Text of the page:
Over the past year, with time drawing closer, there have been signs that Cybertruck may be delayed.

First, Tesla recently completed the engineering design of an electric pickup truck.

CEO Elon Musk also warned that Tesla was going to have some challenges getting the Cybertruck into production due to features such as a steel exoskeleton body, which require entirely new manufacturing processes.

Ah shit, the all-electric pickup we wanted to make? We have to, uh, make sure it has a steel exoskeleton for some reason. We swear this is important. Totally critical. It will take us some time to figure it out.

Investors.com was less benevolent about the news, pointing out that Tesla is having a hard time with the thing:

The extended Cybertruck delay shows that the 4680 battery cells are still far from mass production. The 4680 battery cells, assuming they deliver the promised benefits, are the key to making the Cybertruck, Semi and Roadster viable. Musk said this week that the long-delayed Roadster could arrive in 2023.

Meanwhile, the all-electric Rivian R1T pickup is set to start deliveries this month General Motors (GM) hammer later this year. NS Payab (F) The F-150 Lightning arrives in the spring of 2022.

Ah shit, we have to invent these batteries. Big problem. The car couldn’t run without them! Pardon me! Please keep that stock price up until we find out.

4th Gear: GM Taking a Lil’ Brake Is Everything

Semiconductor chip shortages have been bad, and it doesn’t seem to be getting much better. GM will introduce a two-week break for everything except its big trucks and SUVs, as Detroit Free Press Report:

General Motors will deactivate nearly all of its assembly plants in North America starting Monday as the COVID-19 pandemic continues to affect the production of semiconductor chips overseas.

GM said its Arlington assembly in Texas, where it manufactures its highly profitable full-size SUVs, will run regular production next week with Flint Assembly, where it manufactures its heavy-duty pickup, Bowling Green Assembly, in Kentucky, where it manufactures. Corvette, and part of the Lansing Grand River assembly, where it would make some Chevrolet Camaro and Cadillac Blackwing cars.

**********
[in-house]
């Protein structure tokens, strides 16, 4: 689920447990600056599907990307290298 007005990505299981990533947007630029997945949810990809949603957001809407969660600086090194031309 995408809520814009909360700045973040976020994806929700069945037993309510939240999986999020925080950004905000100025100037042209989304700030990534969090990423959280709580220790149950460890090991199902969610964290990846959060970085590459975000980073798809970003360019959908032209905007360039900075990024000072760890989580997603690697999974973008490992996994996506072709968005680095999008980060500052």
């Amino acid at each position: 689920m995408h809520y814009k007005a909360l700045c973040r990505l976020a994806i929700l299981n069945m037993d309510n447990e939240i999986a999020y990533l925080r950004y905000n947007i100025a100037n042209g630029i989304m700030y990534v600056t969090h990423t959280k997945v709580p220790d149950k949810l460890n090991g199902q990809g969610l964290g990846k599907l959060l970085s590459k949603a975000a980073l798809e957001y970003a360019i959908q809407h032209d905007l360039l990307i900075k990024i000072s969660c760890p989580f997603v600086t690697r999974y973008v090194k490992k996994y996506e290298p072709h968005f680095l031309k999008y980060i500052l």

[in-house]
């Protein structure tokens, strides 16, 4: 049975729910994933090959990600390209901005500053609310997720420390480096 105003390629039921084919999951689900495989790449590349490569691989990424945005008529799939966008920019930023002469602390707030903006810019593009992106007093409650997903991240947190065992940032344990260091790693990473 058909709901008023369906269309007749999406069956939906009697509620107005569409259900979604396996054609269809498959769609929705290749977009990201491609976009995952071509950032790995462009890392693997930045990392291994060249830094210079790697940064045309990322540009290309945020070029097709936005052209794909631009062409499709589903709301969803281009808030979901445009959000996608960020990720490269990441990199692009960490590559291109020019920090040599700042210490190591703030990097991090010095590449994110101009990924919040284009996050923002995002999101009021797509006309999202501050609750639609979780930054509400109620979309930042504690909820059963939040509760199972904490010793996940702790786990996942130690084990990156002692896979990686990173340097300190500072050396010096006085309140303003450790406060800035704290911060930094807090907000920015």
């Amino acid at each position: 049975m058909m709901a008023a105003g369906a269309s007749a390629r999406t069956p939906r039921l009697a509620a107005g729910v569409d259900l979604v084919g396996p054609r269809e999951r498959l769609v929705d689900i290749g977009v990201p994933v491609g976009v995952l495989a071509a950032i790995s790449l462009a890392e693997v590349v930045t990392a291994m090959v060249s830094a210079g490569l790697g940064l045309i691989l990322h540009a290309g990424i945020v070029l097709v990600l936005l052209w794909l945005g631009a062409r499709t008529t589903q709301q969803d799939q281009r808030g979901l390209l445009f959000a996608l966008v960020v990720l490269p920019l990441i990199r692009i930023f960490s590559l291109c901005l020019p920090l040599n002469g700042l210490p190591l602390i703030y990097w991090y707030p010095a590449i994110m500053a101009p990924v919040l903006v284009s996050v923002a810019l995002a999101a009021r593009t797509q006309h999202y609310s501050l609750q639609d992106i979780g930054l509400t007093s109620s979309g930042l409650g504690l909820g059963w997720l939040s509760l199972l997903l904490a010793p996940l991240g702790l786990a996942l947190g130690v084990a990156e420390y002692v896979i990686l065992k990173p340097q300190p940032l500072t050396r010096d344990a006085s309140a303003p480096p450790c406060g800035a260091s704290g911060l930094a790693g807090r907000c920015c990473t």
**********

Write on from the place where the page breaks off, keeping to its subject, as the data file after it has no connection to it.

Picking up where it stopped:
But all other assembly plants in North America will be deactivated from Monday.

You know the big trucks and SUVs make GM all their money because they’re the last things to stop production.

5th Gear: Can Car Companies Legally Be on the Hook for Lack of Climate Response?

A new suit in Germany could set a precedent for this, or at least I hope it could. From Reuters:

Greenpeace and the German environmental NGO Deutsche Umwelthilf (DUH) will take legal action against Volkswagen, BMW, Daimler’s Mercedes-Benz and the gas and oil firm Wintershall Dea if they do not advance their policies to tackle climate change. said on Friday.

case model will beAid brought against Royal Dutch Shell in the Netherlands last year, arguing the company’s lack of climate action constituted a failure in its duty of care to citizens, led a court in May to allow the company to cut its CO2 production by 45%. made mandatory to reduce from 2019 levels to 2030.

Greenpeace and DUH are demanding that automakers stop producing combustion engine cars by 2030 – ahead of a 2035 ban proposed by the European Union in July – and that the Wintershall DEA allow any new oil and gas fields to be discovered by 2026. abstains from.

It’s a funny kind of climate action, in that it feels like a real threat to the world order as it stands.

Reverse: Campbell got better with dry lakes

Via wired:

September 3, 1935: Campbell shatters the 300 mph barrier at Bonneville

Malcolm Campbell, at the wheel of his last customized “Bluebird” car, became the first driver to travel 300 mph, breaking his own land-speed record for the ninth time in the process.

campbell He set his first record 11 years ago at Pendine Sands in Wales, where he topped 146.6 mph. From there he stepped upward, breaking the 200 mph barrier in 1928, up from 250 in 1932 and 275 on March 7, 1935, just six months before his historic ride in Utah. Bonneville Salt Flats.

Neutral: How was your EV buying experience?

How long did it take for the money to return to your pocket?